In a recent column, security expert Bruce Schneier proposed breaking up the NSA – handing its offensive capabilities work to US Cyber Command and its law enforcement work to the FBI, and terminating its programme of attacking internet security.
In place of this, Schneier proposed that “instead of working to deliberately weaken security for everyone, the NSA should work to improve security for everyone.” This is a profoundly good idea for reasons that may not be obvious at first blush.
People who worry about security and freedom on the internet have long struggled with the problem of communicating the urgent stakes to the wider public. We speak in jargon that’s a jumble of mixed metaphors – viruses, malware, trojans, zero days, exploits, vulnerabilities, RATs – that are the striated fossil remains of successive efforts to come to grips with the issue.
When we do manage to make people alarmed about the stakes, we have very little comfort to offer them, because Internet security isn’t something individuals can solve.
I remember well the day this all hit home for me. It was nearly exactly a year ago, and I was out on tour with my novel Homeland, which tells the story of a group of young people who come into possession of a large trove of government leaks that detail a series of illegal programmes through which supposedly democratic governments spy on people by compromising their computers.
I kicked the tour off at the gorgeous, daring Seattle Public Library main branch, in a hi-tech auditorium to an audience of 21st-century dwellers in one of the technology revolution’s hotspots, home of Microsoft and Starbucks (an unsung technology story – the coffee chain is basically an IT shop that uses technology to manage and deploy coffee around the world).
I explained the book’s premise, and then talked about how this stuff works in the real world. I laid out a parade of awfuls, including a demonstrated attack that hijacked implanted defibrillators from 10 metres’ distance and caused them to compromise other defibrillators that came into range, implanting an instruction to deliver lethal shocks at a certain time in the future.
Secrecy breeds suspicion. The role of secrecy in health care is practically non-existent so when we see examples of secrecy, as in the operational details of the Federal Data Services Hub, we get the recent outcry from a range of politicians and journalists waving privacy flags. For Patient Privacy Rights, this is a teachable moment relative to both advocates and detractors of the Affordable Care Act.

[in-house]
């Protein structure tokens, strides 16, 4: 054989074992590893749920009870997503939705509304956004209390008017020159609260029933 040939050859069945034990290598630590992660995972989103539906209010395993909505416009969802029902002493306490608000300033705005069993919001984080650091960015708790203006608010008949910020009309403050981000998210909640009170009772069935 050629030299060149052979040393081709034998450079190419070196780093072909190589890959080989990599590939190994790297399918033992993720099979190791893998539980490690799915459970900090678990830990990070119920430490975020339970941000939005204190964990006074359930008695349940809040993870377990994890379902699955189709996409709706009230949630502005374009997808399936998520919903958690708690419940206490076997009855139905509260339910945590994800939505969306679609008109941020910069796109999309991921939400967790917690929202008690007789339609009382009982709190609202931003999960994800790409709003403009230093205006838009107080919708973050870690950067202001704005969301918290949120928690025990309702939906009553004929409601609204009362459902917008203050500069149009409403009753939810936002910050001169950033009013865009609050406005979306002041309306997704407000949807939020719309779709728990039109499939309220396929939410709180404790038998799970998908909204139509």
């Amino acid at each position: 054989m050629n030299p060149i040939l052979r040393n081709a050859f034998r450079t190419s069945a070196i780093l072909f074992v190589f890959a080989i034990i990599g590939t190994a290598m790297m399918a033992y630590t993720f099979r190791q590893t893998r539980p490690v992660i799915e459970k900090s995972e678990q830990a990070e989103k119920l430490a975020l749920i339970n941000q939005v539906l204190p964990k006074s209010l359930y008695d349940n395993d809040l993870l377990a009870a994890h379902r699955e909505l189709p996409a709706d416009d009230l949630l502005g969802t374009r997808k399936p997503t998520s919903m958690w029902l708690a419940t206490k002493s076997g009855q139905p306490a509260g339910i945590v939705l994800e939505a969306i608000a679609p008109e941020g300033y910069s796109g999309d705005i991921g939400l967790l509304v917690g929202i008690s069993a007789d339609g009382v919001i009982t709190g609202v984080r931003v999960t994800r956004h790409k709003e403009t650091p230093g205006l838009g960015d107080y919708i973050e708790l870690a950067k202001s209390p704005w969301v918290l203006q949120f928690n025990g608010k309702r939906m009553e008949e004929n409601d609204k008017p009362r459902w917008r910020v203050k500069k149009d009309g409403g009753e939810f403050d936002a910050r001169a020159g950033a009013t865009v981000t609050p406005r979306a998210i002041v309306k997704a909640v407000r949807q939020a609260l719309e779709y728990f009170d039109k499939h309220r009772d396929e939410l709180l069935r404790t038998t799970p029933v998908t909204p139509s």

There’s a clear parallel between the recent concerns around NSA communications surveillance and health care surveillance under the ACA. Some surveillance is justified, to combat terrorism and fraud respectively, but unwarranted secrecy breeds suspicion and may not help our civil society.
“The Hub” is described by the government as:
“For all marketplaces, CMS [the Centers for Medicare and Medicaid Services] is also building a tool called the Data Services Hub to help with verifying applicant information used to determine eligibility for enrollment in qualified health plans and insurance affordability programs. The hub will provide one connection to the common federal data sources (including but not limited to SSA, IRS, DHS) needed to verify consumer application information for income, citizenship, immigration status, access to minimum essential coverage, etc.
CMS has completed the technical design, and reference architecture for this work, is establishing a cross-agency security framework as well as the protocols for connectivity, and has begun testing the hub. The hub will not store consumer information, but will securely transmit data between state and federal systems to verify consumer application information. Protecting the privacy of individuals remains the highest priority of CMS.”
Here’s where the secrecy comes in: I tried to find out some specific information about the Hub. Technical or policy details that would enable one to apply Fair Information Practice Principles? Some open evidence of privacy by design? Some evidence of participation by privacy experts? I got nothing. Where’s Mr. Snowden when we need him?
As my head reels at the implications of the IRS scandal mushrooming in Washington, the IRS’s recently disclosed ability to access e-mails without warrant, the intricacy of the NSA PRISM wiretap techniques that includes their ability to acquire tech firms’ digital data, and even the Justice Department’s ability to secretly acquire telephone toll records from the Associated Press, I wonder (as a doctor) what all this means for the privacy protections afforded by the Health Insurance Portability and Accountability Act of 1996 (HIPAA) in our new era of mandated electronic medical records. Are such privacy protections credible at all?
It doesn’t seem so.
Now it seems everyone’s health data is just as vulnerable to federal review as their Google search data. This is not a small issue. We have already seen that discovering “leaks” of personal health information has produced some very handsome rewards for the feds, so it is not beyond reason to think that HIPAA might also be a funding tool for our government health care administration disguised as a beneficent effort to protect the health care data of our populace.
But even more concerning is the role the IRS scandal has for America’s health care system. After all, the Affordable Care Act is ultimately funded by the IRS by administering some 47 tax provisions. These include the right to levy a penalty against businesses and individuals who don’t provide or acquire insurance and determining how to distribute annual subsidies to 18 million people who make less than $45,000 a year and thus qualify for subsidies in buying health coverage. In addition, the agency will collect taxes on medical devices and a surtax on people making more than $200,000 a year, as well as conducting compliance audits of tax-exempt hospitals.